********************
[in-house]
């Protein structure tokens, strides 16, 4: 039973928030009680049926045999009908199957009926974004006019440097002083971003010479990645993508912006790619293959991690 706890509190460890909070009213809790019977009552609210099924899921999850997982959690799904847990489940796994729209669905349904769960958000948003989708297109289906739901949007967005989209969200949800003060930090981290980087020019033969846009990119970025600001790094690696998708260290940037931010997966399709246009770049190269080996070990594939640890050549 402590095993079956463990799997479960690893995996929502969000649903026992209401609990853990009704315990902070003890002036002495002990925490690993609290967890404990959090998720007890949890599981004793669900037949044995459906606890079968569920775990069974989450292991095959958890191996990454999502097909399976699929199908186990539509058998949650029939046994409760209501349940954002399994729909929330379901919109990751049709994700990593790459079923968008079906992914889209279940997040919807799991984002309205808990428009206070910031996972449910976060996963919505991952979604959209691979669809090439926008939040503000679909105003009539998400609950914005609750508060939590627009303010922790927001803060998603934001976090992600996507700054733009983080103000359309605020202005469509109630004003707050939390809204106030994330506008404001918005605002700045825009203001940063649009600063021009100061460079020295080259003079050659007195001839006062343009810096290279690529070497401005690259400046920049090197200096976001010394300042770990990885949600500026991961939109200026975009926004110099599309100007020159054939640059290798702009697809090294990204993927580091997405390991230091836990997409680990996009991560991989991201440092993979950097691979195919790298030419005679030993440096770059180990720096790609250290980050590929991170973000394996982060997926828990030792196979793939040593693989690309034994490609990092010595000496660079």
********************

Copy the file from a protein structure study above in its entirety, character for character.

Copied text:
[in-house]
């Protein structure tokens, strides 16, 4: 039973928030009680049926045999009908199957009926974004006019440097002083971003010479990645993508912006790619293959991690 706890509190460890909070009213809790019977009552609210099924899921999850997982959690799904847990489940796994729209669905349904769960958000948003989708297109289906739901949007967005989209969200949800003060930090981290980087020019033969846009990119970025600001790094690696998708260290940037931010997966399709246009770049190269080996070990594939640890050549 402590095993079956463990799997479960690893995996929502969000649903026992209401609990853990009704315990902070003890002036002495002990925490690993609290967890404990959090998720007890949890599981004793669900037949044995459906606890079968569920775990069974989450292991095959958890191996990454999502097909399976699929199908186990539509058998949650029939046994409760209501349940954002399994729909929330379901919109990751049709994700990593790459079923968008079906992914889209279940997040919807799991984002309205808990428009206070910031996972449910976060996963919505991952979604959209691979669809090439926008939040503000679909105003009539998400609950914005609750508060939590627009303010922790927001803060998603934001976090992600996507700054733009983080103000359309605020202005469509109630004003707050939390809204106030994330506008404001918005605002700045825009203001940063649009600063021009100061460079020295080259003079050659007195001839006062343009810096290279690529070497401005690259400046920049090197200096976001010394300042770990990885949600500026991961939109200026975009926004110099599309100007020159054939640059290798702009697809090294990204993927580091997405390991230091836990997409680990996009991560991989991201440092993979950097691979195919790298030419005679030993440096770059180990720096790609250290980050590929991170973000394996982060997926828990030792196979793939040593693989690309034994490609990092010595000496660079």